It's a fact. Unless a consumer remembers your business when it comes time to buy, then it is likely they will purchase from someone else. Staying top of mind, therefore, is critical for every Delaware Valley small business owner who wants to grab a share of the area's $101-billion retail market.
Advertising on Philadelphia radio provides local business owners with the most affordable way to move to the top of customers' minds. But, before discussing how to get remembered, we must understand why consumers forget.
Every second, local consumers are exposed to 11,000,000 pieces of data. A consumer's brain, however, is only capable of dealing with about 50 pieces of this data at a time. So, if my calculus is correct, a consumer forgets approximately 10,999,950 things every second.
Hermann Ebbinghaus was a German psychologist who, during the 19th century, pioneered the experimental study of memory. He is most famous for the discovery of the 'Forgetting Curve'. This curve demonstrates how rapidly the ability to recall information erodes over time.
The Ebbinghaus Curve indicates that unless people make a concerted effort to remember, the ability to recall information drops by 40% after just 20 minutes. At the end of one day, recall drops to just about 25%. Quickly after that, recall diminishes into oblivion.
What this science suggests is that to be remembered by potential customers, it is critical that Delaware Valley business owners advertise consistently. According to many local marketers, Philadelphia radio allows for this
Jarrod Nyce, co-owner of Landis Block and Concrete in Souderton, PA, knows it takes repetition to make his advertising work. "We need to be on all time," he says. "Our customer decision cycle can be as long as eight months. We need them to hear us when they are ready to buy."
To achieve the levels of repetition his company needs, Mr. Nyce began advertising consistently on Philadelphia four years ago. Almost immediately, he began to notice the results.
"New customers started telling us right away," he says, "that they learned about us on the radio."
By the end of the first year of advertising, Mr. Nyce says Landis Block saw a 5% uptick in business. A strong enough return to add a second Philadelphia radio station into the advertising mix."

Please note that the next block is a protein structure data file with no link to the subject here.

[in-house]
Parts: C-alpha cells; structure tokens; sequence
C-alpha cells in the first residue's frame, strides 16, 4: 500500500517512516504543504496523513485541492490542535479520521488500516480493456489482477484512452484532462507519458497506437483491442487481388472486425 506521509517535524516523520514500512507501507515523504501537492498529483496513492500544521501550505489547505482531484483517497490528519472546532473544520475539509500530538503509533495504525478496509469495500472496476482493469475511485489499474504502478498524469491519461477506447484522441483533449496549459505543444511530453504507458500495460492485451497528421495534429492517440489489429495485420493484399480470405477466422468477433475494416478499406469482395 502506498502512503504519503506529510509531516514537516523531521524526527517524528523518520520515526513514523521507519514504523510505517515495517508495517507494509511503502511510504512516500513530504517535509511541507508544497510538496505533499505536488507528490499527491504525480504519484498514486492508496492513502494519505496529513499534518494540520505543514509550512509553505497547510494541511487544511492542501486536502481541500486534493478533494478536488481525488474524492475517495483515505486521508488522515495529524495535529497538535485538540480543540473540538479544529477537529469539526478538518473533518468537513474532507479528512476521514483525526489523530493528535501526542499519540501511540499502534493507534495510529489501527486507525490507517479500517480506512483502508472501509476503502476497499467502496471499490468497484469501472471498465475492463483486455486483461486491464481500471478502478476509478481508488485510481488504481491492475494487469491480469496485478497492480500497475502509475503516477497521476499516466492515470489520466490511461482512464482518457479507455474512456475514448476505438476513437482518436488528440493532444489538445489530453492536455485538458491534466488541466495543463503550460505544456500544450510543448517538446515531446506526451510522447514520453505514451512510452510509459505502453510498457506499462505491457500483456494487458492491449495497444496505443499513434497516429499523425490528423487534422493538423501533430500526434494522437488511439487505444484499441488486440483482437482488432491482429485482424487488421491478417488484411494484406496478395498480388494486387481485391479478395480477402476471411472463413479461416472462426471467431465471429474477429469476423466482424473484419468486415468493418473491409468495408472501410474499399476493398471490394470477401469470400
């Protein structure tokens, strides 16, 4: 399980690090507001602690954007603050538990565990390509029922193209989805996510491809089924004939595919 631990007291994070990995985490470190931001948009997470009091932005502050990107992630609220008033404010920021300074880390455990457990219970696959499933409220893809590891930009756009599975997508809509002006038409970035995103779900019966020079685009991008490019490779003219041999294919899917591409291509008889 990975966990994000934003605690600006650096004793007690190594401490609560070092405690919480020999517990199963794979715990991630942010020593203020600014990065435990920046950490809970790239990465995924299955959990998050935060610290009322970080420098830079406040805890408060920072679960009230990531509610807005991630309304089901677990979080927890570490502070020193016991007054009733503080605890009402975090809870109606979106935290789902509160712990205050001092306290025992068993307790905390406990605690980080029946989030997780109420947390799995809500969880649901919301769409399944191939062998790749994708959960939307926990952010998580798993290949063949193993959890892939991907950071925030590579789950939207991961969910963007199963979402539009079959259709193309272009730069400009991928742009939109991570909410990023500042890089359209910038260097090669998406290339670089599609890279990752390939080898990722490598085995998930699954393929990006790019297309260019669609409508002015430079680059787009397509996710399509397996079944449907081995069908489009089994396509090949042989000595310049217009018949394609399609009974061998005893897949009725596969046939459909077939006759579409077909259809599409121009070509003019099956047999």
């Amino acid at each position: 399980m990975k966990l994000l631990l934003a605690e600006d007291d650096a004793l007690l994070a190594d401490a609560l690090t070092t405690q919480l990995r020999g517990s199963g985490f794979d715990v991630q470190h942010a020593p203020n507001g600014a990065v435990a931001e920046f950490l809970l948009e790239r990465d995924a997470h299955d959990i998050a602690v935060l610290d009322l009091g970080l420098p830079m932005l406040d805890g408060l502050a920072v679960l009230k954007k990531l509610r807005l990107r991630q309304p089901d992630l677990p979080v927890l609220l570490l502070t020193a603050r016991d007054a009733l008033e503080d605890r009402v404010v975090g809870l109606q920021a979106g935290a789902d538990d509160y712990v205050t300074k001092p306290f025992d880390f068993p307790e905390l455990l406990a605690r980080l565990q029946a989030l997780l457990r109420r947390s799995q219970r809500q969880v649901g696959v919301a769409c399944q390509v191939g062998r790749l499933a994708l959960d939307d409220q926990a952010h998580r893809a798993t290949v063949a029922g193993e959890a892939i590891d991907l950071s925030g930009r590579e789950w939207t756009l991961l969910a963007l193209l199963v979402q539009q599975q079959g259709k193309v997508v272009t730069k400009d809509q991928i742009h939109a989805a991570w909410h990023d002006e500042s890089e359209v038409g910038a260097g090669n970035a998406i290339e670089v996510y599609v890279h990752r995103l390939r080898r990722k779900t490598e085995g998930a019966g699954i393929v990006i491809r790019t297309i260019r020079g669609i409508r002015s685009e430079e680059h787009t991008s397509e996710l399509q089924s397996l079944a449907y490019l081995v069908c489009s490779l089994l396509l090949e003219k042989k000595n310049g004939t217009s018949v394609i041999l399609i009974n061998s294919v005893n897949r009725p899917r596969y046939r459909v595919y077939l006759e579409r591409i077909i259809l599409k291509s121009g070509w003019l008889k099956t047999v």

"At the end of the second year," he says, "we started seeing 25% growth. Our retail business was through the roof."
Mr. Nyce attributes 40% of that growth to radio advertising.
"If we ask ten new customers how they heard about us, four will say radio advertising. Four will say referrals. And, two will say the internet."
Why is frequency so important? According to Ebbinghaus, repeated exposures to a message will increase recall.
There is no magic number of exposures that will cement a memory in consumer's brains. Despite popular myth, the number is not three.
According, however, to Erwin Ephron, the father of modern-day media planning, the more frequency, the better. "Today," said Mr. Ephron, "serious students of advertising understand there is no formula answer to the effective frequency question. They believe most exposures are reminders."
A study by Nielsen, in fact, does indicate that when advertising on radio, higher levels of frequency create an exponentially greater lift to sales.
The study, conducted over three months, revealed that a radio advertising campaign conducted by an auto aftermarket retailer delivered $21 in increased sales for every $1 spent on commercials.
According to Westwood One, the company that commissioned the study, every exposure to the advertiser's commercial contributed to sales lift. The greatest lift derived from listeners who heard the retailer's commercial 7+ times.
Many advertising experts, including Mr. Ephron, believe simple repetition is not enough. Because, according to Ebbinghaus, recall plummets drastically after exposure, advertising can become most effective when exposure to a commercial occurs within close proximity to the time of purchase. Mr. Ephron referred to this phenomenon as "recency."
Another study reveals that radio advertising is the best tool Delaware Valley small business owners have to achieve recency.
Data provided to trade publication Inside Radio from cross-platform measurement service USA TouchPoints clearly demonstrates the link between radio and retail.
According to the study, radio’s ubiquitous in-car presence is such that more purchases are made within 30 minutes of radio listening than are made after tuning to satellite radio, streaming audio and downloaded music combined.
USA TouchPoints reports that 13% of the time that purchases were being made, radio was listened to in the same half-hour, compared to just 3% each for satellite radio and streaming audio. And 45% of the 18-64-year-old population made a purchase and listened to radio in the same half-hour during the week, which is five times higher than internet streaming audio."
So, when it comes to being remembered by consumers who are ready to buy, the key for Philadelphia small business owners is frequency and recency. According to research, the more of both, the better.
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